Waze is a community-based traffic and navigation App, which ranks Top 2 in the navigation category on the App Store. Once the App for iOS lunched, the App starts services on port 12345, 8776 for any connection and another safe port 55432 for localhost connection.
Reverse engineering shows that the service on port 12345 receives and processes remote command message and a valid message should start with
WL. There are 3 problems with this service.
1) The first one is that for any incoming message that starts with
WL, Waze caches the message until the memory resource exhausted. This is not a practical attack, for the attacker should consume the same network traffic to crash the App remotely.
2) The second problem is that a message with format
WL|msgID|msgSize|msg will be accepted by this App for next stage process. Some valid messages are listed below.
By sending randomly generated messages follow this format, we find that we can crash the App remotely.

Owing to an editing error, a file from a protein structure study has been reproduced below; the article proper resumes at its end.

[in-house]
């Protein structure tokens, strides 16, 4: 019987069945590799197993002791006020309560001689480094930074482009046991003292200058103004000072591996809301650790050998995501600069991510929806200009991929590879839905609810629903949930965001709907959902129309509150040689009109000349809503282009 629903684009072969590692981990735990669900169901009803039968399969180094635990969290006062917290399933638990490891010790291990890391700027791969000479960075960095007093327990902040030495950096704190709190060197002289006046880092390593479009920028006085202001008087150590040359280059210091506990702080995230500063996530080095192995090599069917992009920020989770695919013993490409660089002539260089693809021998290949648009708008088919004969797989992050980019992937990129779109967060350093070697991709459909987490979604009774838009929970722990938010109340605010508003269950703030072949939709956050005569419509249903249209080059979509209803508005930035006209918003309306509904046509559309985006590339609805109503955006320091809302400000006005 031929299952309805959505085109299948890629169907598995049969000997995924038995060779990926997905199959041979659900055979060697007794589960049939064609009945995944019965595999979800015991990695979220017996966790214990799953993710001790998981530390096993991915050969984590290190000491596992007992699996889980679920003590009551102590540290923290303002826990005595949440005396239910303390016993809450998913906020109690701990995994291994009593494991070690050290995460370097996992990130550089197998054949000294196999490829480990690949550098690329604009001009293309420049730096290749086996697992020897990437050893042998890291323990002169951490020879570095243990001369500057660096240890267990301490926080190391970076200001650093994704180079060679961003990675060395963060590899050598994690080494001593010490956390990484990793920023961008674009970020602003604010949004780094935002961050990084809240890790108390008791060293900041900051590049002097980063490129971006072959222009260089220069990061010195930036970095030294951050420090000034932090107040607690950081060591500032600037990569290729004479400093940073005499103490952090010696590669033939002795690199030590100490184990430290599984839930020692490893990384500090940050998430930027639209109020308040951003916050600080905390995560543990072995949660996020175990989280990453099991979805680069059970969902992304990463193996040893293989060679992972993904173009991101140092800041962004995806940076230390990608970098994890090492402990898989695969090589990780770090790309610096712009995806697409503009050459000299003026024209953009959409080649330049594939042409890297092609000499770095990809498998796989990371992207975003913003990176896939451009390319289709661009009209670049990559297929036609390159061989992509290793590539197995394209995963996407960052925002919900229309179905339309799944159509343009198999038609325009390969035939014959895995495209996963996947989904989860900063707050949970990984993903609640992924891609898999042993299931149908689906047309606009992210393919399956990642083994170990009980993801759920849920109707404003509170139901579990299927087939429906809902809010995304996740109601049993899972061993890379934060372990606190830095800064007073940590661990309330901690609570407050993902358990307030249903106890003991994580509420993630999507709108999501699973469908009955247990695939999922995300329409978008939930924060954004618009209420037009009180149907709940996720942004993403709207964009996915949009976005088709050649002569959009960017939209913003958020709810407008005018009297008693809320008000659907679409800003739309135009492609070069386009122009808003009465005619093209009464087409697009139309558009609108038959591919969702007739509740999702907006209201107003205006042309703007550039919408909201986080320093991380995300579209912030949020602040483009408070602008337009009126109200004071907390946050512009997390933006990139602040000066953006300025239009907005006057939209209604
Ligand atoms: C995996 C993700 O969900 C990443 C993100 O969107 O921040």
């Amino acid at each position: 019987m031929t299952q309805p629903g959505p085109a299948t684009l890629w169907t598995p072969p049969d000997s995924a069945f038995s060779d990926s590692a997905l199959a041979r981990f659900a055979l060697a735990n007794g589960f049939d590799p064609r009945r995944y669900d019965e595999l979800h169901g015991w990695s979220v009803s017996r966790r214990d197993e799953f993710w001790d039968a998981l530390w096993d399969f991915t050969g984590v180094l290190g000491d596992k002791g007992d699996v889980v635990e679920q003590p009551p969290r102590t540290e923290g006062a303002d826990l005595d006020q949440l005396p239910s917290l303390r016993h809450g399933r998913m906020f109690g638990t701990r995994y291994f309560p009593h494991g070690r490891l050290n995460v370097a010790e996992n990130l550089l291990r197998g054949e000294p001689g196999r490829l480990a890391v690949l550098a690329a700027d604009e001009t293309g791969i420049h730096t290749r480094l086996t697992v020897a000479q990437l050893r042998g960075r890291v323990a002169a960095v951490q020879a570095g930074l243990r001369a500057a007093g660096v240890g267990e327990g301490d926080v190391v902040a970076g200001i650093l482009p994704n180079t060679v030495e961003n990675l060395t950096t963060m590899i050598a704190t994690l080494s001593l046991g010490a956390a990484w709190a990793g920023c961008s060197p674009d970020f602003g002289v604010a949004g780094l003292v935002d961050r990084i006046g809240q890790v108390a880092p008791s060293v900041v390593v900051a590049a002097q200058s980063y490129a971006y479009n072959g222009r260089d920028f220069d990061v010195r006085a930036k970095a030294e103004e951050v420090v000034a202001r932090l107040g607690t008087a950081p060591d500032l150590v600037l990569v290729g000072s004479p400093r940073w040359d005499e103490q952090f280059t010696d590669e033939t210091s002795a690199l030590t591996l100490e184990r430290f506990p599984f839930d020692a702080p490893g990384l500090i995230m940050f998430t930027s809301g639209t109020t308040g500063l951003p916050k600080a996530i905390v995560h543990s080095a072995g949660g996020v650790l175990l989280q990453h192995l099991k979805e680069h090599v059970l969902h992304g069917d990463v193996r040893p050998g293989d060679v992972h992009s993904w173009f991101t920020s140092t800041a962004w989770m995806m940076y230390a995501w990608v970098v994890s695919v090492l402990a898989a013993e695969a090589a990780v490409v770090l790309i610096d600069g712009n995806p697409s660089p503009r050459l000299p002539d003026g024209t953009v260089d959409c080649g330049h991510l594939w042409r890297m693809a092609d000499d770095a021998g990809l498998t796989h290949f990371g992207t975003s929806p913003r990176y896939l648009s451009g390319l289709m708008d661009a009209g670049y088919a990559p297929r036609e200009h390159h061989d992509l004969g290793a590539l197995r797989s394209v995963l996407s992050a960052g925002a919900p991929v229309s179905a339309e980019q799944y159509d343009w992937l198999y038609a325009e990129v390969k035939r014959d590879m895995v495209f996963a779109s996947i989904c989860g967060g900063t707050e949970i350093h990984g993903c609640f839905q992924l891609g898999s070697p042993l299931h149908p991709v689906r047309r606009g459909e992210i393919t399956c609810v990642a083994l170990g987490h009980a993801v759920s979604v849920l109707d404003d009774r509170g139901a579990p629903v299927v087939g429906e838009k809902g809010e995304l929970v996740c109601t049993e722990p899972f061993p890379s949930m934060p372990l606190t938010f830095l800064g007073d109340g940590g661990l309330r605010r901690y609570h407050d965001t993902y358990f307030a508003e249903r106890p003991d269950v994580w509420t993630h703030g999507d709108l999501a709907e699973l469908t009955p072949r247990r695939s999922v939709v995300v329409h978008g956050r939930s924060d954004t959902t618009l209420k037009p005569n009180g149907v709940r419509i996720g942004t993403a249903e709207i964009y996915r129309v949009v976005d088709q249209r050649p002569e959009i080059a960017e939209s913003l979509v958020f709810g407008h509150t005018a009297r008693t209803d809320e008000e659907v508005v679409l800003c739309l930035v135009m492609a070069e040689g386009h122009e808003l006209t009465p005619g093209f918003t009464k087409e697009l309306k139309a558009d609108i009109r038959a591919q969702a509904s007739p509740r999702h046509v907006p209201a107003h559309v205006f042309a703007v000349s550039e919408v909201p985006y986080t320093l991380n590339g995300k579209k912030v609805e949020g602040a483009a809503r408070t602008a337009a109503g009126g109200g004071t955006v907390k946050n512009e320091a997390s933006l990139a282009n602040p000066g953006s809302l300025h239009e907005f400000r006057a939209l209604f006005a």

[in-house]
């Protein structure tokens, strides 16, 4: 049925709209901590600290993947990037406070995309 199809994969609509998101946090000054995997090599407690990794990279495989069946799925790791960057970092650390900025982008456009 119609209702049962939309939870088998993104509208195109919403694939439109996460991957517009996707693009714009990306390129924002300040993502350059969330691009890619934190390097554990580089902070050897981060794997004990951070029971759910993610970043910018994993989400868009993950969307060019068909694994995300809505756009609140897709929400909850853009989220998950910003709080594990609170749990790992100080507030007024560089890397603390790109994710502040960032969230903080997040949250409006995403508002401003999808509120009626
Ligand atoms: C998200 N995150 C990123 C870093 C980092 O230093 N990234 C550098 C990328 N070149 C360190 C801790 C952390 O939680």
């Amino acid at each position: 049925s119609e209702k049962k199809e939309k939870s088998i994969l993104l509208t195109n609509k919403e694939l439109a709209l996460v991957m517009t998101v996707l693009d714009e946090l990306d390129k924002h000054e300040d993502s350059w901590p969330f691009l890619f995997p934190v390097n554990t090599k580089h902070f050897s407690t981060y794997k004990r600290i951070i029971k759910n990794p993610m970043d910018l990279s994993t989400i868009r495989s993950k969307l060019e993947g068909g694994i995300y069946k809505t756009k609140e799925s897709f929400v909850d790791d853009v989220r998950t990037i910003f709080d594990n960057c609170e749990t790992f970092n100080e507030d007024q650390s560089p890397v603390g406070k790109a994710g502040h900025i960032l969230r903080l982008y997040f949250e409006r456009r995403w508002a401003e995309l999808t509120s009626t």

3) The last and the most serious problem is that, after a few sequential interaction, we can use the message, which
msgID is set to 48, to send touch event to manipulate the Waze App, make traffic jams, navigate end-user to other place, showdown the navigation, for instance. PoC for this attack will be released until all end-users upgrade their Apps.
What makes the problem severely is that the service is provided for any connection, even if the App is working in cellular network. That means an attacker can probe the device using Waze in cellular network and access the device without authorization. An end-user depending on Waze for driving will lose service or be misled when a malformed message arrived.
In the binary of this App, we also find the build-in request
127.0.0.1:12345 for this service, it’s likely that the service is built for inner use, so, it’s redundant for this App to expose this service for any connection.
2018.6.20 Google confirmed this problem.
2018.6.4 Without acknowledgement, Waze removed the service on port 12345 to fix this problem in it’s last update, good job Waze!
2018.6.1 Video released.
2018.5.26 Contact Waze via email, twitter and website, but no response.